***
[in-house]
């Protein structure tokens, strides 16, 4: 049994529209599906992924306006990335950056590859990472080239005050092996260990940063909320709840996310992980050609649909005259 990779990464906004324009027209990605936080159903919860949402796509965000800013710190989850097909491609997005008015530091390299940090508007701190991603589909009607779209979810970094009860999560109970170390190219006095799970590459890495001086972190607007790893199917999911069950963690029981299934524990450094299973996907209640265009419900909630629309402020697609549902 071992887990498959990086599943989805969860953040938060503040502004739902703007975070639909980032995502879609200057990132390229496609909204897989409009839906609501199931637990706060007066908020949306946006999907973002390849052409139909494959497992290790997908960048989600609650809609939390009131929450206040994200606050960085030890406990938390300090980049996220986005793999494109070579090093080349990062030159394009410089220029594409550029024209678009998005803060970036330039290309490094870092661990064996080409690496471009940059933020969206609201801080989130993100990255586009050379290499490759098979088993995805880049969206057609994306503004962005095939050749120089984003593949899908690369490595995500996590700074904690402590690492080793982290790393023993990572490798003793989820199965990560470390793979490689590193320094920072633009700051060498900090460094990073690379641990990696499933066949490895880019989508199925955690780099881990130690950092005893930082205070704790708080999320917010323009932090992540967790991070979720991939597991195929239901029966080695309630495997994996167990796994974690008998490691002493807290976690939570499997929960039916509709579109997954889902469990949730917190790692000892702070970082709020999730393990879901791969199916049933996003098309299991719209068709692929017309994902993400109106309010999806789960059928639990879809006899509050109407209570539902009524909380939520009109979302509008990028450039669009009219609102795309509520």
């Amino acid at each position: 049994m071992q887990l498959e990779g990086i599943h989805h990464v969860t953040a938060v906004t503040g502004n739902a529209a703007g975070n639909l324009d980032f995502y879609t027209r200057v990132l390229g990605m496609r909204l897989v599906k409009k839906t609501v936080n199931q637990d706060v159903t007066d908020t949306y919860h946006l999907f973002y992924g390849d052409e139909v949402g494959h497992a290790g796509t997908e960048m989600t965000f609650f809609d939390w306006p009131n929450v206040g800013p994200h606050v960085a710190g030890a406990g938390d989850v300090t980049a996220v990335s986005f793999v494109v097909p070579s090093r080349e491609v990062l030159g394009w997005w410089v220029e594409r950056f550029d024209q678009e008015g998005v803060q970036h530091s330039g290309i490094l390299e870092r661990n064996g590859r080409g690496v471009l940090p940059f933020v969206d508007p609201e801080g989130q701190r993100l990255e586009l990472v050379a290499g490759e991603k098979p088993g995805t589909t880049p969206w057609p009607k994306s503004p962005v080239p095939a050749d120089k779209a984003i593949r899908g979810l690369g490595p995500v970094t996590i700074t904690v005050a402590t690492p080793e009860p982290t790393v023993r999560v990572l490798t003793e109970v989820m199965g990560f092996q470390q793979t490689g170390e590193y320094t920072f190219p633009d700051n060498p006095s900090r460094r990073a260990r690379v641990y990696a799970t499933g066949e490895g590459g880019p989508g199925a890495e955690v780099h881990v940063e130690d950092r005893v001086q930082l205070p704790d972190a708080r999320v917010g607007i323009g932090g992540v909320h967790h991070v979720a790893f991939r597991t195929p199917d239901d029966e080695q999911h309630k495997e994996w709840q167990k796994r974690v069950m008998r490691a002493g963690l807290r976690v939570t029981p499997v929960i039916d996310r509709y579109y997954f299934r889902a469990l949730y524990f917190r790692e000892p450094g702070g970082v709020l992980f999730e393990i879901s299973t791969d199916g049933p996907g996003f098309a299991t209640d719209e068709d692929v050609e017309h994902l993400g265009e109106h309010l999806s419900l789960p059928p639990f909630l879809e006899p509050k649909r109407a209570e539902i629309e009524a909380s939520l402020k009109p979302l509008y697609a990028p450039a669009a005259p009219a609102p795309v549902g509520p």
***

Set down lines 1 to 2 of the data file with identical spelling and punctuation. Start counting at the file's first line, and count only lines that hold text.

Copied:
[in-house]
């Protein structure tokens, strides 16, 4: 049994529209599906992924306006990335950056590859990472080239005050092996260990940063909320709840996310992980050609649909005259 990779990464906004324009027209990605936080159903919860949402796509965000800013710190989850097909491609997005008015530091390299940090508007701190991603589909009607779209979810970094009860999560109970170390190219006095799970590459890495001086972190607007790893199917999911069950963690029981299934524990450094299973996907209640265009419900909630629309402020697609549902 071992887990498959990086599943989805969860953040938060503040502004739902703007975070639909980032995502879609200057990132390229496609909204897989409009839906609501199931637990706060007066908020949306946006999907973002390849052409139909494959497992290790997908960048989600609650809609939390009131929450206040994200606050960085030890406990938390300090980049996220986005793999494109070579090093080349990062030159394009410089220029594409550029024209678009998005803060970036330039290309490094870092661990064996080409690496471009940059933020969206609201801080989130993100990255586009050379290499490759098979088993995805880049969206057609994306503004962005095939050749120089984003593949899908690369490595995500996590700074904690402590690492080793982290790393023993990572490798003793989820199965990560470390793979490689590193320094920072633009700051060498900090460094990073690379641990990696499933066949490895880019989508199925955690780099881990130690950092005893930082205070704790708080999320917010323009932090992540967790991070979720991939597991195929239901029966080695309630495997994996167990796994974690008998490691002493807290976690939570499997929960039916509709579109997954889902469990949730917190790692000892702070970082709020999730393990879901791969199916049933996003098309299991719209068709692929017309994902993400109106309010999806789960059928639990879809006899509050109407209570539902009524909380939520009109979302509008990028450039669009009219609102795309509520």